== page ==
When you are so grandly in love that you sing and dance with your beloved in a shopping mall or a park with fifty other dancers with you to celebrate your majestic love, wearing so many colors that your audience would be left with redefining the meaning of rainbow, you must have entered the therapeutic land of Bollywood.
But that’s only just the beginning. In the stories written by God of romance and executed to perfection by a team that knows the heart of her audience, this epic tale of cheesy love never ever ends, and we are in love with our Bollywood for forever for that reason.
Many folks in the industry hate this term but I want to use it here this way anyway. I am sorry. Indian cinema sounds too technical. And we want the cheesiest of the cheeses. Our Bollywood.
We want our Bollywood giving us forever these, most of the times, simple straightforward stories of two folks falling in love, their love banned and banished by the families caught in caste or religion or for one of the many other god forsaken reasons, and the eventual reunion of the lovebirds for eternity.
No, not all movies are like this. There are many masterpieces of cinematic art that will put most cinema Gurus to shame but this is not what this article is about. It is about the cheesiest of the cheeses.
I ended up watching one recent movie called Kalank set up during the times of India Pakistan partition telling of a story of a few forbidden loves: in between a Hindu married woman and a Muslim blacksmith, in between a rich landlord and a prostitute, in between a dying wife and her devoted journalist husband, in the later case somewhat forbidden by the tragedy of death.
My sister warned me of the poorly made movie. But I wanted my Bollywood. I was looking for an instant therapy for my depression. And it worked. Like it works. Every single time.
Anyway so the story moves through these forbidden love stories with gorgeous colors of the heroine’s rainbow clothes against unexpected desert landscapes,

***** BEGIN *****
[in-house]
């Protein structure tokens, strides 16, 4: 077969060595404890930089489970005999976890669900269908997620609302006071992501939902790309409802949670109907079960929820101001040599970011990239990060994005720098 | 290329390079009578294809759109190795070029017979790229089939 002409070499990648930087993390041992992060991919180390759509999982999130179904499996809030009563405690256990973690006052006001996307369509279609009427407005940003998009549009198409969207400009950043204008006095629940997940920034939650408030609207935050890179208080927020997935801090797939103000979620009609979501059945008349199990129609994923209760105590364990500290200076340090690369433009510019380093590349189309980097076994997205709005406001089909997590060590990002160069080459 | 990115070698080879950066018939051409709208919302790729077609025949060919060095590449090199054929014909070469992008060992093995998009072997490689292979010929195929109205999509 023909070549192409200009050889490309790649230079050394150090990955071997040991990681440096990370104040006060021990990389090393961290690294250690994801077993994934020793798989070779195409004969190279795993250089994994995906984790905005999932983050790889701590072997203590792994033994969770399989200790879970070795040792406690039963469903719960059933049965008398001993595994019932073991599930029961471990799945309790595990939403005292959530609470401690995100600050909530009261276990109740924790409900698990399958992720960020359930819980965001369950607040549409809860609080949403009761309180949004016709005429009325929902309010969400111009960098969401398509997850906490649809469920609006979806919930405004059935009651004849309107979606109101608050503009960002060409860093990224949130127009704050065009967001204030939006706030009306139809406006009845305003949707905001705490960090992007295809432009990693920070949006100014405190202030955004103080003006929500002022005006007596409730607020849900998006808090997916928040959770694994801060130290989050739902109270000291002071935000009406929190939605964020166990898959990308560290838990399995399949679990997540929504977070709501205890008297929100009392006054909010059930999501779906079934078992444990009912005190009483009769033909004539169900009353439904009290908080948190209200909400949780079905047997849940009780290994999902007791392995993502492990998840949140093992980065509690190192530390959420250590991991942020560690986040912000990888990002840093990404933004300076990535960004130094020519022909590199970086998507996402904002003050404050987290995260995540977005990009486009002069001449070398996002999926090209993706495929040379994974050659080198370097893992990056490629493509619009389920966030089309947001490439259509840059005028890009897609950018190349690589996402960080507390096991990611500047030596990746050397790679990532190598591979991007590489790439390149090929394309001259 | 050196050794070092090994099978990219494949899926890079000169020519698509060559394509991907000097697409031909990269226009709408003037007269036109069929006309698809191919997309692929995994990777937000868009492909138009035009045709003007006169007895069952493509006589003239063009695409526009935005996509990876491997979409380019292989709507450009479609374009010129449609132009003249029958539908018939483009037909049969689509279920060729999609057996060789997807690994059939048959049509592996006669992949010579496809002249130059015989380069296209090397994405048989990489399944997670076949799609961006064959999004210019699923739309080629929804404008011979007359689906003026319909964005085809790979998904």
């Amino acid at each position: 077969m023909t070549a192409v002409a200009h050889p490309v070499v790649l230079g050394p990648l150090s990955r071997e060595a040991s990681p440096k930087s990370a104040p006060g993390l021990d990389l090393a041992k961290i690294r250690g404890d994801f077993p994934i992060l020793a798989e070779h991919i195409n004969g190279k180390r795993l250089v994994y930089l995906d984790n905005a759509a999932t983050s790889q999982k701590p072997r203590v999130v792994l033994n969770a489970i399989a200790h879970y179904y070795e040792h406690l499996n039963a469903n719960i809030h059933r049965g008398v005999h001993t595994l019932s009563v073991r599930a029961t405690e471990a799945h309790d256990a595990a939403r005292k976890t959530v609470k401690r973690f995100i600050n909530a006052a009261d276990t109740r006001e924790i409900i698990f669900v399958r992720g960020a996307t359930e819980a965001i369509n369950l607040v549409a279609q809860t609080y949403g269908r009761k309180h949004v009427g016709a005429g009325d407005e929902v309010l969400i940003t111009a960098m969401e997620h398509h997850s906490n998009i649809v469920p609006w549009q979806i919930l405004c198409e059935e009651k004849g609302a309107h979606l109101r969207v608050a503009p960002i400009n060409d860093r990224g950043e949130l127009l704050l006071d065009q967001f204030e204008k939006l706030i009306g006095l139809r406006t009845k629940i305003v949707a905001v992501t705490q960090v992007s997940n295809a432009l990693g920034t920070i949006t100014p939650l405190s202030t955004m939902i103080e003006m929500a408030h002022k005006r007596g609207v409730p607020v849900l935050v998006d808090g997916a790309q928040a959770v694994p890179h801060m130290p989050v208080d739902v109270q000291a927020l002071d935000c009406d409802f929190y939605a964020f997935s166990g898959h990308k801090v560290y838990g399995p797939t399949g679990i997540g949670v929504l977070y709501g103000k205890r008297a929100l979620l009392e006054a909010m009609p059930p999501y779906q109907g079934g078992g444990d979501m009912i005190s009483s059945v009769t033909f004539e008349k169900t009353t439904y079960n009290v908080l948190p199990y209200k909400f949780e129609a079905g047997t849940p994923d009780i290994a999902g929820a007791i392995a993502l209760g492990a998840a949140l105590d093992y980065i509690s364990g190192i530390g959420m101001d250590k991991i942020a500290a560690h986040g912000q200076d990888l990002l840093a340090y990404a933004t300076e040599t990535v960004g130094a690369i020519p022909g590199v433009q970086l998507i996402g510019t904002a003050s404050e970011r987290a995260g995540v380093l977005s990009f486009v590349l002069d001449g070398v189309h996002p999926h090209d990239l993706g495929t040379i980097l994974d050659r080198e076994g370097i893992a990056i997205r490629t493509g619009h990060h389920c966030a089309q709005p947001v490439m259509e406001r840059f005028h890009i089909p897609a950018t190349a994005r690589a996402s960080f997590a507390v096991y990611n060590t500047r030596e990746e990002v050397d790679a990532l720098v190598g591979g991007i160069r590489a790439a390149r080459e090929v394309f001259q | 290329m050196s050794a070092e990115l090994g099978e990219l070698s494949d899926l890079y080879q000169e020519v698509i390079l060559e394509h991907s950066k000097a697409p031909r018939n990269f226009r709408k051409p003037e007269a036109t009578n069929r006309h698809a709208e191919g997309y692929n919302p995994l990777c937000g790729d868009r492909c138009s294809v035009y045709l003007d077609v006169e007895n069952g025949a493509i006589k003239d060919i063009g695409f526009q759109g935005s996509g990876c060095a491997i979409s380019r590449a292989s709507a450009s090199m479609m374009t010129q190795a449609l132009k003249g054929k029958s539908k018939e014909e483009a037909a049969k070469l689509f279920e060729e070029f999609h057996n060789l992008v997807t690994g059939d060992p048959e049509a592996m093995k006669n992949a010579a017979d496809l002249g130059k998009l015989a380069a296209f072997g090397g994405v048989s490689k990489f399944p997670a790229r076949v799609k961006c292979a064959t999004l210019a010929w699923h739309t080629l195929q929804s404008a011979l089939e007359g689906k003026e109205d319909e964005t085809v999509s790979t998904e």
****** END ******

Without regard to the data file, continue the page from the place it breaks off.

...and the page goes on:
many random dances erupting time and again in the poor neighborhood and the brothel,
really royal and larger than life backdrops, soft music, dancing music, sad soundtracks,
an exceptionally good looking man on whom we shall continue to shed our light on in many upcoming stories here,
many lovely Kathak dance sequences by a classic beauty of Bollywood,
lots and lots of melodrama beautifully played by my favorite girl with big Kajal eyes,
the gangster father now turned sober (my childhood crush),
climax with violent action instigated by a wannabe villain at the railway station where the hero must die while the heroine is shouting for him from the leaving train extending her hands( our standard favorite scene of Bollywood).
Really you don’t need to know anything else. The movie by itself is really poor in terms of its pace, story telling skills, cinematic flow, common sense. But that’s not why we are here.
We are here for Bollywood’s unfaltering faith and belief in everlasting love and the never ending celebrations of it. This is the only reminder I need at this point of my life and this age. I am sure you do too.
Our worlds are being constantly challenged by narrative of hate. Let’s not get lost in the fight. Take a break. Watch that Bollywood movie. Love is very much alive. ❤️
“Pyar na karne ki hazar wajah mil sakti hai darr ke bazar mein … lekin pyar karne ki sirf ek wajah dhoondni hoti hai apne dil mein”
“You’ll find thousands of reasons in the market of fear for not falling in love … but you have to search for only one reason in your own heart to fall in love” — Dialogue from Kalank the movie